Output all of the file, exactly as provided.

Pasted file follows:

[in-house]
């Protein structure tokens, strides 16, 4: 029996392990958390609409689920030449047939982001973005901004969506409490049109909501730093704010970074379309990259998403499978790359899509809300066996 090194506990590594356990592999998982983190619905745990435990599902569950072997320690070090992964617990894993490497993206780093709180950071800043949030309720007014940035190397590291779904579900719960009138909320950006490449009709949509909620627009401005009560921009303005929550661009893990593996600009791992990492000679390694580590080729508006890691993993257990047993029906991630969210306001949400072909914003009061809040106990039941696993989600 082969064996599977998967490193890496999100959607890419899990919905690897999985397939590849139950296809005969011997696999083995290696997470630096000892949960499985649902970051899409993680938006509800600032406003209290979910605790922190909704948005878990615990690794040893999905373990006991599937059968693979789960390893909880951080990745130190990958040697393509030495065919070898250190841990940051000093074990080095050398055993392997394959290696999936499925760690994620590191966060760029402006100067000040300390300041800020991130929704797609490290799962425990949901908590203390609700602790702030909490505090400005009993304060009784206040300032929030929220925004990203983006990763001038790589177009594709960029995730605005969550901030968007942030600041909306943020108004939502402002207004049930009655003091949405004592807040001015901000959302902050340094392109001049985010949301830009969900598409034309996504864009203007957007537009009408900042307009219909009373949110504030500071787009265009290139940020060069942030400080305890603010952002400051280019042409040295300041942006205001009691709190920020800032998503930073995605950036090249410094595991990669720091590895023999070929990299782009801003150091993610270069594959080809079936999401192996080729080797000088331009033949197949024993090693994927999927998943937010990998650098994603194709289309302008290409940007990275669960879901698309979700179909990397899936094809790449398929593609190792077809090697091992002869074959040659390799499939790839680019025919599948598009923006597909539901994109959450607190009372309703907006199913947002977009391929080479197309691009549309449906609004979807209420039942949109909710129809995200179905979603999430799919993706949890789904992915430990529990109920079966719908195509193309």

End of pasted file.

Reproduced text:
[in-house]
């Protein structure tokens, strides 16, 4: 029996392990958390609409689920030449047939982001973005901004969506409490049109909501730093704010970074379309990259998403499978790359899509809300066996 090194506990590594356990592999998982983190619905745990435990599902569950072997320690070090992964617990894993490497993206780093709180950071800043949030309720007014940035190397590291779904579900719960009138909320950006490449009709949509909620627009401005009560921009303005929550661009893990593996600009791992990492000679390694580590080729508006890691993993257990047993029906991630969210306001949400072909914003009061809040106990039941696993989600 082969064996599977998967490193890496999100959607890419899990919905690897999985397939590849139950296809005969011997696999083995290696997470630096000892949960499985649902970051899409993680938006509800600032406003209290979910605790922190909704948005878990615990690794040893999905373990006991599937059968693979789960390893909880951080990745130190990958040697393509030495065919070898250190841990940051000093074990080095050398055993392997394959290696999936499925760690994620590191966060760029402006100067000040300390300041800020991130929704797609490290799962425990949901908590203390609700602790702030909490505090400005009993304060009784206040300032929030929220925004990203983006990763001038790589177009594709960029995730605005969550901030968007942030600041909306943020108004939502402002207004049930009655003091949405004592807040001015901000959302902050340094392109001049985010949301830009969900598409034309996504864009203007957007537009009408900042307009219909009373949110504030500071787009265009290139940020060069942030400080305890603010952002400051280019042409040295300041942006205001009691709190920020800032998503930073995605950036090249410094595991990669720091590895023999070929990299782009801003150091993610270069594959080809079936999401192996080729080797000088331009033949197949024993090693994927999927998943937010990998650098994603194709289309302008290409940007990275669960879901698309979700179909990397899936094809790449398929593609190792077809090697091992002869074959040659390799499939790839680019025919599948598009923006597909539901994109959450607190009372309703907006199913947002977009391929080479197309691009549309449906609004979807209420039942949109909710129809995200179905979603999430799919993706949890789904992915430990529990109920079966719908195509193309």